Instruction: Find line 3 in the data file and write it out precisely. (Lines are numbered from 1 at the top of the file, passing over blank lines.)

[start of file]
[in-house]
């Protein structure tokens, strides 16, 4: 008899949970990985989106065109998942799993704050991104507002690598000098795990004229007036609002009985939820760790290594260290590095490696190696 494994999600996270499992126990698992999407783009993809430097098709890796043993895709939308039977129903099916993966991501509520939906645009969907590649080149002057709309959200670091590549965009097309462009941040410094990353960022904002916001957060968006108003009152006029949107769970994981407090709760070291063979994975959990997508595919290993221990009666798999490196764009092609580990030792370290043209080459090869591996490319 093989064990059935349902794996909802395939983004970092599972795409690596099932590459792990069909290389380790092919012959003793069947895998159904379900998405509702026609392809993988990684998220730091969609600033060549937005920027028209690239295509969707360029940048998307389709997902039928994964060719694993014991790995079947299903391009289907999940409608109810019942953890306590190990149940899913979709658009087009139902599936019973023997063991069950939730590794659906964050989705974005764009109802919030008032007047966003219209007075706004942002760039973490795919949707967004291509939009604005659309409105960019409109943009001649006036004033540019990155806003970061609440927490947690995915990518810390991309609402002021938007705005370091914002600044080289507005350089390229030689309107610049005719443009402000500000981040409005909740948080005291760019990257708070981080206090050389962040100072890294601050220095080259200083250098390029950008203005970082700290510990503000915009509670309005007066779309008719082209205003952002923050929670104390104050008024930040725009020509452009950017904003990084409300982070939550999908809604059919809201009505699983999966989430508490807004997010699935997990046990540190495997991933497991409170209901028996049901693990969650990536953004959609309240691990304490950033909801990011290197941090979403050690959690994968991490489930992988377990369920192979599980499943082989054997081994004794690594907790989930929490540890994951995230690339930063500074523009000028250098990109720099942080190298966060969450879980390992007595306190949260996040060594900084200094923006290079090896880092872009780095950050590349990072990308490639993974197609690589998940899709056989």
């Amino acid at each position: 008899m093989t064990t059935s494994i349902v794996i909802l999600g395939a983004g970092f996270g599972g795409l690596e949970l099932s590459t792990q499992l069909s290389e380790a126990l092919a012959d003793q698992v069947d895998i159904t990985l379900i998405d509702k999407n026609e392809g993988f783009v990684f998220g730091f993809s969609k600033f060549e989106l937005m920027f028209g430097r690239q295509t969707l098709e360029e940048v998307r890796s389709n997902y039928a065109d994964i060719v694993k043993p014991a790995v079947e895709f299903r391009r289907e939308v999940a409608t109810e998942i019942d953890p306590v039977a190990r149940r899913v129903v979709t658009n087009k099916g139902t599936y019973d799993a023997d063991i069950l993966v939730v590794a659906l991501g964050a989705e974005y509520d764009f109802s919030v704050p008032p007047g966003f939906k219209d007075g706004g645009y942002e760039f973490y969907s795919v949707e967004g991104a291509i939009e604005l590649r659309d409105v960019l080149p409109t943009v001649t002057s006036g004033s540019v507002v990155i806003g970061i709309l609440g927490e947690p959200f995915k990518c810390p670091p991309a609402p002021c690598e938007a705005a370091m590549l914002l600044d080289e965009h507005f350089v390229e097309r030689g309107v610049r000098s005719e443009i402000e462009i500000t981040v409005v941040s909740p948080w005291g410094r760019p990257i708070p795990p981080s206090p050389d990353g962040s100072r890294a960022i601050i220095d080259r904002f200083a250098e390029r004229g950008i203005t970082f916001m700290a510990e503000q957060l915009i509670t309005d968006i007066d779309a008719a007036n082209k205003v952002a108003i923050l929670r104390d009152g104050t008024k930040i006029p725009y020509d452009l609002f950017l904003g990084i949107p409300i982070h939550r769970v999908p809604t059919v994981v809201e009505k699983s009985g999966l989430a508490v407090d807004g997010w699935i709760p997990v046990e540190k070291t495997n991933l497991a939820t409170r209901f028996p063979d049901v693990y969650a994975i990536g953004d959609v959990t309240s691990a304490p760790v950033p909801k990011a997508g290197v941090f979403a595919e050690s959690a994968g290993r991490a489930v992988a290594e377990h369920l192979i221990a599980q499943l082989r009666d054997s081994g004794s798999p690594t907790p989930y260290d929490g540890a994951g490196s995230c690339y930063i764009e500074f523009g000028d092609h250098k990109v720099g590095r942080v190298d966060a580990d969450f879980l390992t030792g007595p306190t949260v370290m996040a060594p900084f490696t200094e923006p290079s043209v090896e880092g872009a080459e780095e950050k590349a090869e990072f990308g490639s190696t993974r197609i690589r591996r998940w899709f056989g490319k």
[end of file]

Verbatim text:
């Amino acid at each position: 008899m093989t064990t059935s494994i349902v794996i909802l999600g395939a983004g970092f996270g599972g795409l690596e949970l099932s590459t792990q499992l069909s290389e380790a126990l092919a012959d003793q698992v069947d895998i159904t990985l379900i998405d509702k999407n026609e392809g993988f783009v990684f998220g730091f993809s969609k600033f060549e989106l937005m920027f028209g430097r690239q295509t969707l098709e360029e940048v998307r890796s389709n997902y039928a065109d994964i060719v694993k043993p014991a790995v079947e895709f299903r391009r289907e939308v999940a409608t109810e998942i019942d953890p306590v039977a190990r149940r899913v129903v979709t658009n087009k099916g139902t599936y019973d799993a023997d063991i069950l993966v939730v590794a659906l991501g964050a989705e974005y509520d764009f109802s919030v704050p008032p007047g966003f939906k219209d007075g706004g645009y942002e760039f973490y969907s795919v949707e967004g991104a291509i939009e604005l590649r659309d409105v960019l080149p409109t943009v001649t002057s006036g004033s540019v507002v990155i806003g970061i709309l609440g927490e947690p959200f995915k990518c810390p670091p991309a609402p002021c690598e938007a705005a370091m590549l914002l600044d080289e965009h507005f350089v390229e097309r030689g309107v610049r000098s005719e443009i402000e462009i500000t981040v409005v941040s909740p948080w005291g410094r760019p990257i708070p795990p981080s206090p050389d990353g962040s100072r890294a960022i601050i220095d080259r904002f200083a250098e390029r004229g950008i203005t970082f916001m700290a510990e503000q957060l915009i509670t309005d968006i007066d779309a008719a007036n082209k205003v952002a108003i923050l929670r104390d009152g104050t008024k930040i006029p725009y020509d452009l609002f950017l904003g990084i949107p409300i982070h939550r769970v999908p809604t059919v994981v809201e009505k699983s009985g999966l989430a508490v407090d807004g997010w699935i709760p997990v046990e540190k070291t495997n991933l497991a939820t409170r209901f028996p063979d049901v693990y969650a994975i990536g953004d959609v959990t309240s691990a304490p760790v950033p909801k990011a997508g290197v941090f979403a595919e050690s959690a994968g290993r991490a489930v992988a290594e377990h369920l192979i221990a599980q499943l082989r009666d054997s081994g004794s798999p690594t907790p989930y260290d929490g540890a994951g490196s995230c690339y930063i764009e500074f523009g000028d092609h250098k990109v720099g590095r942080v190298d966060a580990d969450f879980l390992t030792g007595p306190t949260v370290m996040a060594p900084f490696t200094e923006p290079s043209v090896e880092g872009a080459e780095e950050k590349a090869e990072f990308g490639s190696t993974r197609i690589r591996r998940w899709f056989g490319k």